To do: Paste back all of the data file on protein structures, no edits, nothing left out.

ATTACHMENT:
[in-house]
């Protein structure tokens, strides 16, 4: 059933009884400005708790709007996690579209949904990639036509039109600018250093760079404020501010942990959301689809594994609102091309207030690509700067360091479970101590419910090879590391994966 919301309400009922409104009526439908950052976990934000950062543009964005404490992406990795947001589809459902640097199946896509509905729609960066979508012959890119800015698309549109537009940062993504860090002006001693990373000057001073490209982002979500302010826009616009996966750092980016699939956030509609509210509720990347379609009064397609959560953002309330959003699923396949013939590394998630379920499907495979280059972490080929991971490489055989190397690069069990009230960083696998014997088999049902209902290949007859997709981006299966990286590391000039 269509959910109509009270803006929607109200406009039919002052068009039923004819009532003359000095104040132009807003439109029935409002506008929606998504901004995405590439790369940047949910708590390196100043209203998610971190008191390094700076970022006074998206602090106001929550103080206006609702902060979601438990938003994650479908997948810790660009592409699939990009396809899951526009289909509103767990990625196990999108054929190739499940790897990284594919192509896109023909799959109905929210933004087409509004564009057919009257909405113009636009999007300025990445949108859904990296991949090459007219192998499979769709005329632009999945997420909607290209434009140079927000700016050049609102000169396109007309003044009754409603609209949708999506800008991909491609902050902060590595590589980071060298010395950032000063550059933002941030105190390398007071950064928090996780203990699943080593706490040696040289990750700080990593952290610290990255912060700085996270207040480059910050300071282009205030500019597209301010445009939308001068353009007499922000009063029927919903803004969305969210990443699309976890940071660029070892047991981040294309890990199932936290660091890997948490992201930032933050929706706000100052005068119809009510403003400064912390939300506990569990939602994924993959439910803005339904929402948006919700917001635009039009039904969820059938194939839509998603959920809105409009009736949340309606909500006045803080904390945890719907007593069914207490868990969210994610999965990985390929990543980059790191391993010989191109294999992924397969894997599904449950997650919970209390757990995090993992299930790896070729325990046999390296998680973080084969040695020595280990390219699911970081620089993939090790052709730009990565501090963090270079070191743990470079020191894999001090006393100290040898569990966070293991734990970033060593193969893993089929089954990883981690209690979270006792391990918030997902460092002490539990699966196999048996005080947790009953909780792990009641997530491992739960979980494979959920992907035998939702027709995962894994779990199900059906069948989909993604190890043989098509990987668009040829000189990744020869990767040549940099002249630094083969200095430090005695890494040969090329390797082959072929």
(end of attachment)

[in-house]
């Protein structure tokens, strides 16, 4: 059933009884400005708790709007996690579209949904990639036509039109600018250093760079404020501010942990959301689809594994609102091309207030690509700067360091479970101590419910090879590391994966 919301309400009922409104009526439908950052976990934000950062543009964005404490992406990795947001589809459902640097199946896509509905729609960066979508012959890119800015698309549109537009940062993504860090002006001693990373000057001073490209982002979500302010826009616009996966750092980016699939956030509609509210509720990347379609009064397609959560953002309330959003699923396949013939590394998630379920499907495979280059972490080929991971490489055989190397690069069990009230960083696998014997088999049902209902290949007859997709981006299966990286590391000039 269509959910109509009270803006929607109200406009039919002052068009039923004819009532003359000095104040132009807003439109029935409002506008929606998504901004995405590439790369940047949910708590390196100043209203998610971190008191390094700076970022006074998206602090106001929550103080206006609702902060979601438990938003994650479908997948810790660009592409699939990009396809899951526009289909509103767990990625196990999108054929190739499940790897990284594919192509896109023909799959109905929210933004087409509004564009057919009257909405113009636009999007300025990445949108859904990296991949090459007219192998499979769709005329632009999945997420909607290209434009140079927000700016050049609102000169396109007309003044009754409603609209949708999506800008991909491609902050902060590595590589980071060298010395950032000063550059933002941030105190390398007071950064928090996780203990699943080593706490040696040289990750700080990593952290610290990255912060700085996270207040480059910050300071282009205030500019597209301010445009939308001068353009007499922000009063029927919903803004969305969210990443699309976890940071660029070892047991981040294309890990199932936290660091890997948490992201930032933050929706706000100052005068119809009510403003400064912390939300506990569990939602994924993959439910803005339904929402948006919700917001635009039009039904969820059938194939839509998603959920809105409009009736949340309606909500006045803080904390945890719907007593069914207490868990969210994610999965990985390929990543980059790191391993010989191109294999992924397969894997599904449950997650919970209390757990995090993992299930790896070729325990046999390296998680973080084969040695020595280990390219699911970081620089993939090790052709730009990565501090963090270079070191743990470079020191894999001090006393100290040898569990966070293991734990970033060593193969893993089929089954990883981690209690979270006792391990918030997902460092002490539990699966196999048996005080947790009953909780792990009641997530491992739960979980494979959920992907035998939702027709995962894994779990199900059906069948989909993604190890043989098509990987668009040829000189990744020869990767040549940099002249630094083969200095430090005695890494040969090329390797082959072929």